Project Nissan Sentra Spec-V Part 6: Modifying the Brake System

Project Nissan Sentra Spec-V Part 6: Modifying the Brake System

Project Nissan Sentra Spec-V Part 6: Modifying the Brake System

By Mike Kojima

When we last left off working on Project Spec-V, we were modding our engine and suspension for maximum power and road holding. Since we now have power and cornering capability, we'll turn our attention to the other important part of the performance trifecta, the brakes.

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Since we are greatly increasing our engine's horsepower with turbocharging and increasing the stick in the corners with the NT01 race tire, the demands being placed on our braking system have gone up considerably.  Although perfectly adequate for street use, the stock brakes were not designed for repeated applications from high speeds for extended amounts of time.

The stock brakes would be woefully inadequate for stopping the Spec-V under racing conditions, which on some tracks would mean slowing from about 150 mph down to about 40 lap after scorching lap.

Project Nissan Sentra Spec-V Part 6: Modifying the Brake System
We replaced our wimpy stock Sentra brakes with these huge 13″ Stoptech Aerorotors with ST40 calipers.  These brakes dwarf the later models Brembo brakes as well.

We called upon the experts at Stoptech to cure our brake issues.  Stoptech provided us with their racing brake kit with ST40 4 piston calipers and 13” floating rotors.  These huge brakes should haul us down from any anticipated speed with ease.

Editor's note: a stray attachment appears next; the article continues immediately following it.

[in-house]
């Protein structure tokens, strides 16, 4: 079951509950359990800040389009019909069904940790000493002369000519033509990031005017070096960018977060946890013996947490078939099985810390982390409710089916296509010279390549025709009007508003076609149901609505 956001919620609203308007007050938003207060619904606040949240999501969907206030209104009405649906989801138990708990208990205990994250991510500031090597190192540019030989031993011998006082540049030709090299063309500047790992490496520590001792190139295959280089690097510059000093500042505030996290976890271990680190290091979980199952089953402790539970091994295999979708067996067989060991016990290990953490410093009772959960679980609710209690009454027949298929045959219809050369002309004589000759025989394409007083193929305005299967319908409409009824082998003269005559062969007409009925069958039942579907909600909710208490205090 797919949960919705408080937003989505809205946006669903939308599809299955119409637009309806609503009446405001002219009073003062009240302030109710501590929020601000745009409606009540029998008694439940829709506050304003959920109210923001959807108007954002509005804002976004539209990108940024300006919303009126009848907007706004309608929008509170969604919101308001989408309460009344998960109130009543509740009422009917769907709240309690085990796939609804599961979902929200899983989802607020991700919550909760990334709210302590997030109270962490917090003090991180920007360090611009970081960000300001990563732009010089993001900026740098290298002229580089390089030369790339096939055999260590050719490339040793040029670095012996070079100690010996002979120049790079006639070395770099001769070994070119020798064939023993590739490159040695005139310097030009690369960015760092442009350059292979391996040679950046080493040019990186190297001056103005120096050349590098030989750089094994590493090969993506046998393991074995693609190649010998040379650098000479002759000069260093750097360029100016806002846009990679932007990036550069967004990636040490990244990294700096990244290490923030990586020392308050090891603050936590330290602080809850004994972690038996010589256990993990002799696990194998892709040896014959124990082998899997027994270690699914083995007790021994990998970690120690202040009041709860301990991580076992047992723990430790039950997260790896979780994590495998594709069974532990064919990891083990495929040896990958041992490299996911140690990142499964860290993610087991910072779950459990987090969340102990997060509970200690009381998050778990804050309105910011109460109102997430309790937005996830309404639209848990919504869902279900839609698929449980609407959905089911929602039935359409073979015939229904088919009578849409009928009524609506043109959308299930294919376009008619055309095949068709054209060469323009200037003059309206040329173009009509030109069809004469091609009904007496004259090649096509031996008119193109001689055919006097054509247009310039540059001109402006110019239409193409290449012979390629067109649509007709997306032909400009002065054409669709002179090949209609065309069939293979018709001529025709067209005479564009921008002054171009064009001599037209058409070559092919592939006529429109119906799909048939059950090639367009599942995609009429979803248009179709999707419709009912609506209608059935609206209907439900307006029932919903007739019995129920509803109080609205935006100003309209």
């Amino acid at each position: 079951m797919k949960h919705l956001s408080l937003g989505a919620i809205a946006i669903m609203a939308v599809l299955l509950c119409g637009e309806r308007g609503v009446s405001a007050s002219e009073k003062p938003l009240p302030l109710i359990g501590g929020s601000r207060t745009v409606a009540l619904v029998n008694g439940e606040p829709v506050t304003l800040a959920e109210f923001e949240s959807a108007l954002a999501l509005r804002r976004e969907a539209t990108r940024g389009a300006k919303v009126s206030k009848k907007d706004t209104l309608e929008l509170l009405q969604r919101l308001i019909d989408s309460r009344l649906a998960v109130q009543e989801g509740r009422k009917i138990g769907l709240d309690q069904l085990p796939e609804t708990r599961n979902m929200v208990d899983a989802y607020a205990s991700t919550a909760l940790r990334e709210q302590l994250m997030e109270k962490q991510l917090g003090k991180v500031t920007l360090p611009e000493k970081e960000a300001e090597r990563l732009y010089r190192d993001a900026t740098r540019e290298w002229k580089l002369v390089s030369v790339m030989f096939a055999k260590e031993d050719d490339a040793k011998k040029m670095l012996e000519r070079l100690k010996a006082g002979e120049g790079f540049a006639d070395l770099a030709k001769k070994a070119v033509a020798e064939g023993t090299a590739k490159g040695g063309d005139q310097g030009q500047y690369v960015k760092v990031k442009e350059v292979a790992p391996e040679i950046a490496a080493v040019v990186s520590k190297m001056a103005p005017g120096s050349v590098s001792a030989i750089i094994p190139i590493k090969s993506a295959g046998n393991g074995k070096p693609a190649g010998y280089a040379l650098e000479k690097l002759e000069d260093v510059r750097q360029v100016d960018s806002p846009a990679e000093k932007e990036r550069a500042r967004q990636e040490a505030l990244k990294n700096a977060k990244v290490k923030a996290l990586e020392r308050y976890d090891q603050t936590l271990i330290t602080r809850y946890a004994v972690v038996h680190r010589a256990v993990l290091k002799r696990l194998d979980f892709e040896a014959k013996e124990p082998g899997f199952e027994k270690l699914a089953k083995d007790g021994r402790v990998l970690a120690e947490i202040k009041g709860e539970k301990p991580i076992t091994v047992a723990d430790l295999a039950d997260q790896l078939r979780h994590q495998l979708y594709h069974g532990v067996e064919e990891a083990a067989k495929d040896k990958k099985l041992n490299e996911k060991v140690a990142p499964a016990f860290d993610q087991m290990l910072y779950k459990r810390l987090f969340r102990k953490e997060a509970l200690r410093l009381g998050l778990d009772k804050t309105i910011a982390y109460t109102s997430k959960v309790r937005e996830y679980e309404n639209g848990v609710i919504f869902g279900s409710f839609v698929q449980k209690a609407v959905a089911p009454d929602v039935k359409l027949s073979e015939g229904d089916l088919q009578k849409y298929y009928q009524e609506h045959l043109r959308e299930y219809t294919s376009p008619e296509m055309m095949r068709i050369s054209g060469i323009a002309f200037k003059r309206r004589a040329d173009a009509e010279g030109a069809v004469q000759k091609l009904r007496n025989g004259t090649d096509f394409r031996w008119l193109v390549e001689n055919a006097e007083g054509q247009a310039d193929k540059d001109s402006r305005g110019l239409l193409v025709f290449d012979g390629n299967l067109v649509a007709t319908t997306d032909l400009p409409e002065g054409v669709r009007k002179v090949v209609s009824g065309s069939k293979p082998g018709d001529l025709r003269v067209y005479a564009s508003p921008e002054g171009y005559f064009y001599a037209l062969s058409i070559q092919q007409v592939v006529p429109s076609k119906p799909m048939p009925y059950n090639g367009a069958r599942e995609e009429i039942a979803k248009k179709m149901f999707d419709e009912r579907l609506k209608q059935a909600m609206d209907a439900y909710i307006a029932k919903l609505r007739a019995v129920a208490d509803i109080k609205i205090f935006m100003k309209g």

The stock front calipers on the Spec-V are a single piston, sliding design.  The caliper is prone to flexing which can make for inconsistent pedal effort.  Also, being only single piston, the pressure distribution on the pads between each side and on each pad can be uneven.  Lastly, if not maintained well, it’s possible to get a stuck caliper if the slider pins get bent or corroded. This basically results in only one pad doing all the work and one pad getting all the wear.  The dragging pad will also run much hotter, possibly damaging the pad, rotor and caliper. The StopTech calipers, having 4 opposed pistons have nothing to ‘stick’ or drag!

Project Nissan Sentra Spec-V Part 6: Modifying the Brake System
The ST40 caliper has a stiff forged body with this bolt in brake bridge that really stiffens things up.

The StopTech ST-40 caliper is made of very stiff forged aluminum which improves feel and consistency, while the 4-piston design greatly improves the pressure distribution on the pads; more even pressure distribution should improve pad wear and feel consistency. Unlike most other racing brake calipers, the StopTech caliper has dust boots to protect the seals during long term street driving from abrasive pad dust, water and other potentially damaging contaminants.

4 comments

  1. Hey guys. This build seems to be highly… outsourced. Like, HotRod PowerTV outsourced. I don’t mind that you spend some money to get these things done, or talk with experts who are highly paid when they get some things done, but some research and reporting on your decision-making might help make it look less sponsored and may help out people with a smaller budget.

    In the case of B15 brakes, admittedly the single piston calipers are the WORST, as are the crappy quality rotors. Did you put any consideration into the ’04+ B15 Brembo front setup with some decent pads? What, ultimately, pushed you toward the StopTech kit? Were any other kits commercially available? Were there any kits that would address the garbage stock rear calipers with poorly-chromed pistons?

    Also, possibly helpful would be published dates on your articles. I’m not sure if I’m responding to an article from 10 years ago or not here…

    1. This is a race car, not a cheap car. We don’t care if it “looks sponsored”. Stoptech calipers are the best for stock hydraulic systems bar none due to their wide range of piston sizes. I am not sure what you are talking about when you say outsourced, there are a lot of in-house designed and fabricated parts in this car.